Fair Work Commission (FWC) Commissioner Jennifer Hunt has lambasted Audi Australia for a lack of HR expertise, after a dealership service advisor at Audi Indooroopilly was dismissed because his customer service KPI score was in the bottom 50% of all Audi service advisors in the country.
While Commissioner Hunt described the KPI target as a “virtuous goal”, it effectively meant that the performance of half of all Audi’s service advisors across Australia would be considered unsatisfactory, which she didn’t accept.
The employee also wasn’t given an opportunity to respond to the reason for his dismissal, which Commissioner Hunt said was “demonstrative of an absence of dedicated human resource management specialists” at the company.
“For such a large organisation not to have some human resource management specialists is astounding,” she said.
‘Sustained improvement not seen’
The employee was expected to maintain a Customer Experience Marker (CEM) score of 4.5 out of five, however his daily CEM scores fluctuated between 4.1 and 4.5.
He was told if he didn’t maintain a 4.5 average on any month, the “first offence” would require him to devise his own action plan to improve. Two consecutive failed months would result in a performance review and help from management to improve the score.
The employee’s scores were as below:
October 2018 – 4.26
November 2018 – 4.24
December 2018 – 4.18
January 2019 – 4.29
February 2019 – 4.46
March 2019 – 4.48
In February this year, the dealership issued the employee with a “first and final warning letter” demanding an “immediate improvement” on his CEM results that were “under the national benchmark” (in the bottom 50%).
The employee was dismissed one month later.
The employer said it was because it had “not seen any sustained improvement” in his performance.
‘Inherent unfairness’ in customer service KPI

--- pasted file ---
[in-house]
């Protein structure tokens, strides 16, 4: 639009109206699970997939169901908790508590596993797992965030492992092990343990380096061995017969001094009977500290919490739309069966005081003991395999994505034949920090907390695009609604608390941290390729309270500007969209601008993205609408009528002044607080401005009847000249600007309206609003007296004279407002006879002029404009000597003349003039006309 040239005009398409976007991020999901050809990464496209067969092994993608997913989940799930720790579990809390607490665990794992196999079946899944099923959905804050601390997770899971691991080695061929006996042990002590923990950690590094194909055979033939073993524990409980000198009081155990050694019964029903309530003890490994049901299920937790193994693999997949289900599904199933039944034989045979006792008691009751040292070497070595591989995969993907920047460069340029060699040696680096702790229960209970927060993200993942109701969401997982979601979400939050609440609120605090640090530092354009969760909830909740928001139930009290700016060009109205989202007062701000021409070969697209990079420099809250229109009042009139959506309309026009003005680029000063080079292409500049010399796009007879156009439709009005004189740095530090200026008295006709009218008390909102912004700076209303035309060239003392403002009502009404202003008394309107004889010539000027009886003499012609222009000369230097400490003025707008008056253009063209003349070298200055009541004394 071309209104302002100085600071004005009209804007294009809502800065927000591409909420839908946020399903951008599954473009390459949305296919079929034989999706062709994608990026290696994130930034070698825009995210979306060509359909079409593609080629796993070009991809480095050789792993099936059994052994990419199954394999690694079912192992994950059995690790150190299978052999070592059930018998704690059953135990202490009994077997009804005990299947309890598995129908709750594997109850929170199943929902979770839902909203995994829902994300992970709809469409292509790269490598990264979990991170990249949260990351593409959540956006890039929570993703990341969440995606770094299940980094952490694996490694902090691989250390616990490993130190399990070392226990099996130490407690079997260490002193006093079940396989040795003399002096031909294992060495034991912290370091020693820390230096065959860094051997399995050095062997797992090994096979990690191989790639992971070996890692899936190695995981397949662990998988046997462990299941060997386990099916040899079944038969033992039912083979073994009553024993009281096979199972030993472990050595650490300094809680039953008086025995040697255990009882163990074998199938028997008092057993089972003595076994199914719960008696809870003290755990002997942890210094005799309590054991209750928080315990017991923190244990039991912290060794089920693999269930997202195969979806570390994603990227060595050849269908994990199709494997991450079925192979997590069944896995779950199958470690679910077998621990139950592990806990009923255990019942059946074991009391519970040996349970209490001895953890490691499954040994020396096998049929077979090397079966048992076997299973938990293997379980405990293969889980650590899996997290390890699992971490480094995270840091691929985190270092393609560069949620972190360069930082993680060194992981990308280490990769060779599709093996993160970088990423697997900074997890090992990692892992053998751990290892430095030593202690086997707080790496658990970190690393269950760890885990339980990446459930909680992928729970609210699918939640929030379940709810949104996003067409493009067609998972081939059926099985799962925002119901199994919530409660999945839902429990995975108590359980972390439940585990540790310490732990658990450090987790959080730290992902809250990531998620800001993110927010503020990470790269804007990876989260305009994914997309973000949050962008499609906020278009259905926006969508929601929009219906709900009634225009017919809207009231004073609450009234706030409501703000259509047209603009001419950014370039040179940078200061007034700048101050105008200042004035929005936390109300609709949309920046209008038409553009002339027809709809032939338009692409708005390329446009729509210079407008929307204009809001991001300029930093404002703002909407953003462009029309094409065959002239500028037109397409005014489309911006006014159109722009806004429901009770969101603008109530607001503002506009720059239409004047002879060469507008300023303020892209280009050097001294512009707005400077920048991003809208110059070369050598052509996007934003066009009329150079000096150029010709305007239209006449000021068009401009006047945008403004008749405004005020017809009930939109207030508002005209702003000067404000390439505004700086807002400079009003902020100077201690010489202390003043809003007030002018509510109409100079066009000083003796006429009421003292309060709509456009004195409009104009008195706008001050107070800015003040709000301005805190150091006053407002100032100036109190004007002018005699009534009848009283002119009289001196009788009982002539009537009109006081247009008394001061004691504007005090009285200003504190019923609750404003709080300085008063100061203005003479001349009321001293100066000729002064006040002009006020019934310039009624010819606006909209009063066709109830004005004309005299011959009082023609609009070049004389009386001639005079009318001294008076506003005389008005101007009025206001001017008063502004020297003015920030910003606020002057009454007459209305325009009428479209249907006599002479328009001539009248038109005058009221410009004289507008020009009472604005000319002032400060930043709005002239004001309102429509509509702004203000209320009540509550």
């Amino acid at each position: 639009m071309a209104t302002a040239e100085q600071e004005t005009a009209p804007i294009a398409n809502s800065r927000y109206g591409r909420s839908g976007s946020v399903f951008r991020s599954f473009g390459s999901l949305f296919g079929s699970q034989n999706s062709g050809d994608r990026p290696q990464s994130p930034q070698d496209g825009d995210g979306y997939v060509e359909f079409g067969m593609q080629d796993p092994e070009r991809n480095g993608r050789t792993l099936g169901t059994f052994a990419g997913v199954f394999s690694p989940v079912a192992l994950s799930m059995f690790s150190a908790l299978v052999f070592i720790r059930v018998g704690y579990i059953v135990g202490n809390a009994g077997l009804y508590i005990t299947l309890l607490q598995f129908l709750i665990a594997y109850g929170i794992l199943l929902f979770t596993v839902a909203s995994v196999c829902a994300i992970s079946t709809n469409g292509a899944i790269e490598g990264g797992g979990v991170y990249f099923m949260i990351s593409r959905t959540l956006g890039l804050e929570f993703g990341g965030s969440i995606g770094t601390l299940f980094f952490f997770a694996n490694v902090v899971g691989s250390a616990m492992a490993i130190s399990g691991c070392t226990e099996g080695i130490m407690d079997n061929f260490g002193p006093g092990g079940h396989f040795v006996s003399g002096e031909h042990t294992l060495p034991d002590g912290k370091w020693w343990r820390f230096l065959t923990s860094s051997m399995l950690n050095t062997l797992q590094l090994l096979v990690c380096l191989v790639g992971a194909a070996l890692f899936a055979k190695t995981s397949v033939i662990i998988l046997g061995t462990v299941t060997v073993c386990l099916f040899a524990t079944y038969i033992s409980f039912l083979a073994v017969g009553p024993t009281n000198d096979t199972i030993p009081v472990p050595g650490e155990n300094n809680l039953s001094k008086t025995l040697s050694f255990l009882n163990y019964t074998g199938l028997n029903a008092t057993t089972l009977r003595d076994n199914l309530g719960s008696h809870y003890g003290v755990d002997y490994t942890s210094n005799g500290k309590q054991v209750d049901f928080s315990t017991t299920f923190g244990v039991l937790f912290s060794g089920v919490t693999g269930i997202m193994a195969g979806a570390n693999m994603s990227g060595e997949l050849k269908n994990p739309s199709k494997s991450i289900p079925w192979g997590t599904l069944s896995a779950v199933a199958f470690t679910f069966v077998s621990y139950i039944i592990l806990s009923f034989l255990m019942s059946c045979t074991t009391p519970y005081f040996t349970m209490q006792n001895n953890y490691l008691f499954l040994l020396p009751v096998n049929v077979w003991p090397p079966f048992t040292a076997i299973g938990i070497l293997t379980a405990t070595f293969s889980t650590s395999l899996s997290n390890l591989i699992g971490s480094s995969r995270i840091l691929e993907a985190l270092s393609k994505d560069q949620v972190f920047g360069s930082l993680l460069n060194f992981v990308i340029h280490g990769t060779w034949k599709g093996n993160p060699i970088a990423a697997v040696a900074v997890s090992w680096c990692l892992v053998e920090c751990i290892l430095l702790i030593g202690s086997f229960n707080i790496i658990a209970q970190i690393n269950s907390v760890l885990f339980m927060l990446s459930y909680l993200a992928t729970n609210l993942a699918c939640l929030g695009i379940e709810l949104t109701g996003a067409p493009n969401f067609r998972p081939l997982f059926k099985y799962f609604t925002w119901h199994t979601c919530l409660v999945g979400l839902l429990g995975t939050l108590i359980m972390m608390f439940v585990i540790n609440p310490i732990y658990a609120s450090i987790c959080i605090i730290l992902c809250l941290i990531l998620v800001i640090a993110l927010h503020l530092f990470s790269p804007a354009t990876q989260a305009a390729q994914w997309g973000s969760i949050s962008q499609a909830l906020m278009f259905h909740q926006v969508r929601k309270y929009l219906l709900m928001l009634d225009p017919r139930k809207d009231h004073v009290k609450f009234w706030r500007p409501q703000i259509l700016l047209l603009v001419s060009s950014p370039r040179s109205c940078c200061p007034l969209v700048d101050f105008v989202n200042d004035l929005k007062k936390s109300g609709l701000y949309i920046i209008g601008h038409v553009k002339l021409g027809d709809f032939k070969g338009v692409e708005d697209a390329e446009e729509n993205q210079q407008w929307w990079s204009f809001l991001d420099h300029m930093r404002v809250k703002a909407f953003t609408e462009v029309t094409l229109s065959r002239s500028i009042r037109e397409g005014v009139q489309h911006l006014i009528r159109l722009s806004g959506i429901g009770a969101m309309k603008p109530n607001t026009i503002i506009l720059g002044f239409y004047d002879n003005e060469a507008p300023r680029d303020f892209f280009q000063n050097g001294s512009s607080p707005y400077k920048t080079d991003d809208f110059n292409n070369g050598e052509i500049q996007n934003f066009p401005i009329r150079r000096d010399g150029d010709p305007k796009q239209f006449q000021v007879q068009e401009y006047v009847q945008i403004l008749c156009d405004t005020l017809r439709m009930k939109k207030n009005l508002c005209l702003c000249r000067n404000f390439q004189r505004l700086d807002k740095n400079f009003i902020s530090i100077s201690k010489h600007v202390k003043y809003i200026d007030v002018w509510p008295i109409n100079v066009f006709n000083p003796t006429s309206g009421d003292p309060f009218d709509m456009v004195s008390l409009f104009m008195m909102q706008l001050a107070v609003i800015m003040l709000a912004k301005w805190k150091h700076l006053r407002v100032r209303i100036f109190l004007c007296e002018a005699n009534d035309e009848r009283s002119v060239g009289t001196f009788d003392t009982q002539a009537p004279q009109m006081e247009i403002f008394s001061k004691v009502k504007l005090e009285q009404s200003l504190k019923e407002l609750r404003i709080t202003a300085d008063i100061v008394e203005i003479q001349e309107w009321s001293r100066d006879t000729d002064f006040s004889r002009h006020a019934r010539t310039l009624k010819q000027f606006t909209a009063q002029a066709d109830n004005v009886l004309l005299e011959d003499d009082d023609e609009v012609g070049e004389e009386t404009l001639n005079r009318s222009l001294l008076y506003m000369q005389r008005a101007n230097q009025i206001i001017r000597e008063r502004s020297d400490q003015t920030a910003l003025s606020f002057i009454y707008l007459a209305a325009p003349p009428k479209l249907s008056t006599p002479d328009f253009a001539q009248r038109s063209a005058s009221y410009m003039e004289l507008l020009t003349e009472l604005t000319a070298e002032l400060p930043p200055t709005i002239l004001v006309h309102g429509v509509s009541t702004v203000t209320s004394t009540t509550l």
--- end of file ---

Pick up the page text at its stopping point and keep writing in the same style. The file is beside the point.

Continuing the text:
In his unfair dismissal claim, the employee submitted that his CEM score was not a key indicator of his performance and didn’t provide a valid reason for his dismissal.
The CEM scores, which the employee’s individual performance was graded on, were based on a survey of the entire customer service experience, which the employee couldn’t completely control.
“How satisfied are you with the quality of work carried out on your vehicle?” was one of the survey questions.
Commissioner Hunt found this was an “inherent unfairness” in the KPI as it measured the complete service experience and ranked it against the service advisor only.
“It is evident, therefore, how impractical a tool the measure is to objectively assess the performance only of a Service Advisor, not of the experience the customer receives relevant to the technical service of their car,” Commissioner Hunt said.
Nevertheless, the commissioner noted that the employee’s scores had begun to improve in February and March 2019, even though they weren’t greater than 4.5 and not in the top half of all Audi service advisors.
Performance measurement was mathematically flawed
Audi Australia had prepared the employee’s termination letter.
“In the termination letter he was informed that his scores had been under the national average for Audi Australia. I take that to mean that he was being measured as being in the bottom 50% of Service Advisors,” Commissioner Hunt said.
“If this was, as I understand it to be, a position supported by Audi Australia given the termination letter was prepared by the central HR support person, and the submissions supported by Audi Australia during the determinative conference, it could have the effect of the bottom half of Service Advisors within Audi Australia being considered to be performing unsatisfactorily.
“Simply because an employee slips into the bottom half of all Service Advisors does not mean that they are not performing their role satisfactorily. Mathematics requires that half of the employees will be in the bottom half.”
In finding the employee’s dismissal unfair, Commissioner Hunt ordered the Audi dealership to pay him $9,134.60 plus superannuation in compensation.